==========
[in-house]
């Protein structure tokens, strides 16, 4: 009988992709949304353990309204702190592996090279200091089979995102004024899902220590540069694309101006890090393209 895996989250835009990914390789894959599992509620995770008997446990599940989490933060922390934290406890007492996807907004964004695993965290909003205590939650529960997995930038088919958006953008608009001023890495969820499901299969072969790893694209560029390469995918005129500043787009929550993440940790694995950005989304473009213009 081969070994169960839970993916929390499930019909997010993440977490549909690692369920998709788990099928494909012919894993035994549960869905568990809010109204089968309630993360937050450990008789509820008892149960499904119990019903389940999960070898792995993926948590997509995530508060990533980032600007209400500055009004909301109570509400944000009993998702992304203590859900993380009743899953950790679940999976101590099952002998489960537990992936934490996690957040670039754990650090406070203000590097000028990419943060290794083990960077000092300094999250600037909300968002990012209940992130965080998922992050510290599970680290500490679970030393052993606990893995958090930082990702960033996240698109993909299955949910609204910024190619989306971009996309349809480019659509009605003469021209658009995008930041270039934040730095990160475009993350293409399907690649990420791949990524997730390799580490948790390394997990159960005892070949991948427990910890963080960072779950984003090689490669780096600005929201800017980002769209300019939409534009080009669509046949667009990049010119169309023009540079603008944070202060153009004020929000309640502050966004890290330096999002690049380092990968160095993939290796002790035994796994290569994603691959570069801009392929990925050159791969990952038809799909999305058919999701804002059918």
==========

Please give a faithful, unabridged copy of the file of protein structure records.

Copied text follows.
[in-house]
């Protein structure tokens, strides 16, 4: 009988992709949304353990309204702190592996090279200091089979995102004024899902220590540069694309101006890090393209 895996989250835009990914390789894959599992509620995770008997446990599940989490933060922390934290406890007492996807907004964004695993965290909003205590939650529960997995930038088919958006953008608009001023890495969820499901299969072969790893694209560029390469995918005129500043787009929550993440940790694995950005989304473009213009 081969070994169960839970993916929390499930019909997010993440977490549909690692369920998709788990099928494909012919894993035994549960869905568990809010109204089968309630993360937050450990008789509820008892149960499904119990019903389940999960070898792995993926948590997509995530508060990533980032600007209400500055009004909301109570509400944000009993998702992304203590859900993380009743899953950790679940999976101590099952002998489960537990992936934490996690957040670039754990650090406070203000590097000028990419943060290794083990960077000092300094999250600037909300968002990012209940992130965080998922992050510290599970680290500490679970030393052993606990893995958090930082990702960033996240698109993909299955949910609204910024190619989306971009996309349809480019659509009605003469021209658009995008930041270039934040730095990160475009993350293409399907690649990420791949990524997730390799580490948790390394997990159960005892070949991948427990910890963080960072779950984003090689490669780096600005929201800017980002769209300019939409534009080009669509046949667009990049010119169309023009540079603008944070202060153009004020929000309640502050966004890290330096999002690049380092990968160095993939290796002790035994796994290569994603691959570069801009392929990925050159791969990952038809799909999305058919999701804002059918």